The exact ADHD  (Attention Deficit Hyperactivity Disorder) causes have not been identified, despite a great deal of research on the subject. Researchers do know some important things about ADHD that can help them to hypothesize about ADHD causes. So remember, despite the speculation, there is no definitive conclusion about the sources of ADHD causes.

Experts in Attention Deficit Hyperactivity Disorder do know that ADHD tends to run in families, so there is a genetic factor involved in the disorder. Close family members of people with ADHD have a much higher chance of developing ADHD, and some of the associated disorders including depression, learning disabilities, and anxiety. Siblings and identical twins, especially, have a high chance of sharing a sibling’s ADHD. Researchers continue to explore specific genes and how they might make a person more susceptible to ADHD.  Generally, researchers believe that the genes that control some chemicals in the brain are different in children with Attention Deficit Hyperactivity Disorder.

In some people, ADHD results from head trauma and brain injury. This may be because the neurotransmitters are damaged in a similar way that they are damaged by a defective gene. Being exposed to some prenatal assaults, such as drugs and cigarette smoke, as well as premature delivery, can increase the incidence of ADHD. Some environmental toxins may also contribute to developing ADHD. These toxins include exposure to lead and PCBs. These toxins may interfere with the development of the brain, and this may predispose a person to ADHD.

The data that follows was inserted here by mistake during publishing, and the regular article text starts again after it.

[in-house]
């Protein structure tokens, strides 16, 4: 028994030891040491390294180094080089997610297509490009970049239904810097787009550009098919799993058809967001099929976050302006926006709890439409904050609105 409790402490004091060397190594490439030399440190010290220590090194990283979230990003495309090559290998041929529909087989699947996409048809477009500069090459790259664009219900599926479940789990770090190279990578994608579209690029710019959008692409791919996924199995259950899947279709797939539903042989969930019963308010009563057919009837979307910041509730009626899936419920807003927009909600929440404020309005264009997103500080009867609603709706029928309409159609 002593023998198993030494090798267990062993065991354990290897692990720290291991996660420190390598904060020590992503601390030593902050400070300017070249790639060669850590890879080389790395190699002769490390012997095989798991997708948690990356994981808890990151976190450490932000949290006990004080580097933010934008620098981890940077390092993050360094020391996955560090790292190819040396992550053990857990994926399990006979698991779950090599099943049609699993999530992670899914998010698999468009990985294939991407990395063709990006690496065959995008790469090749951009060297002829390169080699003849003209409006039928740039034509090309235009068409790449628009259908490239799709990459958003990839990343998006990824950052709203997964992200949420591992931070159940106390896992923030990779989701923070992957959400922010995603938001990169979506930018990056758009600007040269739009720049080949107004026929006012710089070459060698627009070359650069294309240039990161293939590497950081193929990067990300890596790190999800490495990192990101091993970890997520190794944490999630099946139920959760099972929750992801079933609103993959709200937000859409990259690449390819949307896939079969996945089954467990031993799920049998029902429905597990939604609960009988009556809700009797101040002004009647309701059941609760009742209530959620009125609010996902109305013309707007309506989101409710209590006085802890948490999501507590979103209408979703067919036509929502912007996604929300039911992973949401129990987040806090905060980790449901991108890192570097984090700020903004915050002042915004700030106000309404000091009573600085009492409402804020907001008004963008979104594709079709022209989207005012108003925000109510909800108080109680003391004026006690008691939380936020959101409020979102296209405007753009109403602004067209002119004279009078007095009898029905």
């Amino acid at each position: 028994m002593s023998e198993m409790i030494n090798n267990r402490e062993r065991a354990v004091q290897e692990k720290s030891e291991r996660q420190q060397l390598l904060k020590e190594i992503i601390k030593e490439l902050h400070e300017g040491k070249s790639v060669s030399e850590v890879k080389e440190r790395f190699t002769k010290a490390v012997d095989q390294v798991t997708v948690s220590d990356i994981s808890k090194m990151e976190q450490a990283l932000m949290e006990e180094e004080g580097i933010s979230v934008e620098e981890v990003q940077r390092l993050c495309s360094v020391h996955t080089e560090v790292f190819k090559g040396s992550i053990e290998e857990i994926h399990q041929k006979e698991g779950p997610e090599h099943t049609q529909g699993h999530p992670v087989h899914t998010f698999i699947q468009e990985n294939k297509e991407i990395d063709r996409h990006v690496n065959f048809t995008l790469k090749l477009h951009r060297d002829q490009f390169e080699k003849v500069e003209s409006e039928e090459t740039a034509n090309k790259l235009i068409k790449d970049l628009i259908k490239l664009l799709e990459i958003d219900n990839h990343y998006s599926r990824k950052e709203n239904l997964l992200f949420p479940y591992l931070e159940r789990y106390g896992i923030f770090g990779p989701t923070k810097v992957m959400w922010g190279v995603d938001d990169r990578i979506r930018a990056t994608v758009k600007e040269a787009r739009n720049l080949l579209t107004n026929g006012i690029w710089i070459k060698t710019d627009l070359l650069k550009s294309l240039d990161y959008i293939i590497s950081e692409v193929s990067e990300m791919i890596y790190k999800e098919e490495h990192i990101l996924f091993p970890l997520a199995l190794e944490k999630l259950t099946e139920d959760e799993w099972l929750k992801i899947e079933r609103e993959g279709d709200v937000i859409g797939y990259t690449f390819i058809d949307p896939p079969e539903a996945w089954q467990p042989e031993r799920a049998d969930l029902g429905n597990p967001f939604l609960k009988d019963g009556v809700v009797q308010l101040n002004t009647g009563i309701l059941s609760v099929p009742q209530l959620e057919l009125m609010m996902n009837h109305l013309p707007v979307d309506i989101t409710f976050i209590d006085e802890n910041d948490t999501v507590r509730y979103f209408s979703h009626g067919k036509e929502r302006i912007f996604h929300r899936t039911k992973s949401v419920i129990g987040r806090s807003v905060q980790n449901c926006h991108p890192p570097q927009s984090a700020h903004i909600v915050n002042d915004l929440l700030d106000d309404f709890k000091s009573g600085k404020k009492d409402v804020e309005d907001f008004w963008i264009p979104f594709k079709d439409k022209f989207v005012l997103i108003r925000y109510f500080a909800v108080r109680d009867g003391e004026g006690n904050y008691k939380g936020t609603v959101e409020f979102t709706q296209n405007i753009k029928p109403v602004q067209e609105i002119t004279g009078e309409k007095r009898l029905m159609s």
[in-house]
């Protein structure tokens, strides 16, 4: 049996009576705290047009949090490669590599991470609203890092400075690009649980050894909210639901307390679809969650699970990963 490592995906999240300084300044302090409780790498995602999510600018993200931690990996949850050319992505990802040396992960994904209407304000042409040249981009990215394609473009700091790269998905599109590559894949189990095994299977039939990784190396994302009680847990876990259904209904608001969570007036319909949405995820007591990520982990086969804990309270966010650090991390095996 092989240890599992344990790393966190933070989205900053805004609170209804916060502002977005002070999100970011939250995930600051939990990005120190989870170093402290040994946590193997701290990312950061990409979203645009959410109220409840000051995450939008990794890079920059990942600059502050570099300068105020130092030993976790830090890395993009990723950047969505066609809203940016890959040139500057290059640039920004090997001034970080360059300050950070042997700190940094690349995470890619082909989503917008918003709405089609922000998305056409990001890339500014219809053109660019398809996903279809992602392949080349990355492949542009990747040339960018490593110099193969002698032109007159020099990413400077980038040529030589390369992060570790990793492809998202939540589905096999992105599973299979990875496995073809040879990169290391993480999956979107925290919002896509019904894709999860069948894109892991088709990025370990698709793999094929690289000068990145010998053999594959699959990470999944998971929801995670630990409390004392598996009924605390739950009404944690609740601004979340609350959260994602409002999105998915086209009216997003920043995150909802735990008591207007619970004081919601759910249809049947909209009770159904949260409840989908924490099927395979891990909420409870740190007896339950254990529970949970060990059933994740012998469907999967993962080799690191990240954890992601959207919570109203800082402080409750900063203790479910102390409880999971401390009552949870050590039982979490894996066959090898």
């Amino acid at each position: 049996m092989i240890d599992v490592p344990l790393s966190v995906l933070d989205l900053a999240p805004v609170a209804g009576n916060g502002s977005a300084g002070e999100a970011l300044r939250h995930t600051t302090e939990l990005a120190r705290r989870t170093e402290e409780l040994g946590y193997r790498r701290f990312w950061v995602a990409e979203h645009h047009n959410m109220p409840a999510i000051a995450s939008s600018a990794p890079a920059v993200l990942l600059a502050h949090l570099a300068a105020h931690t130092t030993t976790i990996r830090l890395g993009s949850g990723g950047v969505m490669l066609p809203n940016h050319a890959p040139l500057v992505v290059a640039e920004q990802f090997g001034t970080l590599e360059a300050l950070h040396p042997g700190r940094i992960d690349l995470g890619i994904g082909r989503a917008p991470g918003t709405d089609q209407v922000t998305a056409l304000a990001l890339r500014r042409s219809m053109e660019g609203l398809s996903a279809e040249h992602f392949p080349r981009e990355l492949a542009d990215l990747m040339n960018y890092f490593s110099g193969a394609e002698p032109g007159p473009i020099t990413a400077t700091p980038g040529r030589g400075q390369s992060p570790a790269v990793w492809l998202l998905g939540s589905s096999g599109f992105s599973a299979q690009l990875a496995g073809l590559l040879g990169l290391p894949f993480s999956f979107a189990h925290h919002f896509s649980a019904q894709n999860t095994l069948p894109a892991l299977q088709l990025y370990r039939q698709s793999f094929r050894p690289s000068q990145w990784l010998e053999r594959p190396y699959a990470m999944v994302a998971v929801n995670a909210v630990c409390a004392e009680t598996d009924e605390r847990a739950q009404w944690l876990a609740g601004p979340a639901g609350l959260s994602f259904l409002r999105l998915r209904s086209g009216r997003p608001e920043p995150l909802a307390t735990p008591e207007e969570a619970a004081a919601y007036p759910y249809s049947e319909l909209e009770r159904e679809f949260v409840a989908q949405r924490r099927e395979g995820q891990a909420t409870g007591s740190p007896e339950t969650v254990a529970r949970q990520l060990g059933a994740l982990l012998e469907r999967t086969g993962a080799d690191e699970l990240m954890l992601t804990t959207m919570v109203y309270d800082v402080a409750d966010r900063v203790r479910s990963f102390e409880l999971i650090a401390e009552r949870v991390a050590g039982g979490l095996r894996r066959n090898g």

Some disorders, including epilepsy and craniosynostosis, are comorbid (exist along with) ADHD. Other comorbid disorders are learning disabilities and conduct disorder.

Some researchers believe that food and nutrition may play a role in developing ADHD. Some researchers believe that food additives may make ADHD symptoms worse. Others believe that a lack of certain fats, including omega-3, may be linked to ADHD.

So there are many factors that may cause ADHD or make ADHD symptoms worse. Researchers actually know more about what  ARE NOT ADHD  causes. ADHD is not caused by laziness, poor parenting, too much sugar, watching too much tv, or bad schools.

Mom’s Take:

This is reassuring. When my daughter was first diagnosed, I drove myself (and everyone around me) a little crazy trying to figure out why this had happened. What were her causes of ADHD? Where had these ADHD symptoms came from? I remembered that I had gotten an ear infection during the pregnancy and had taken antibiotics. Was that it? I thought about the awful preschool she was in for a couple of months. Could this be the reason? On and on…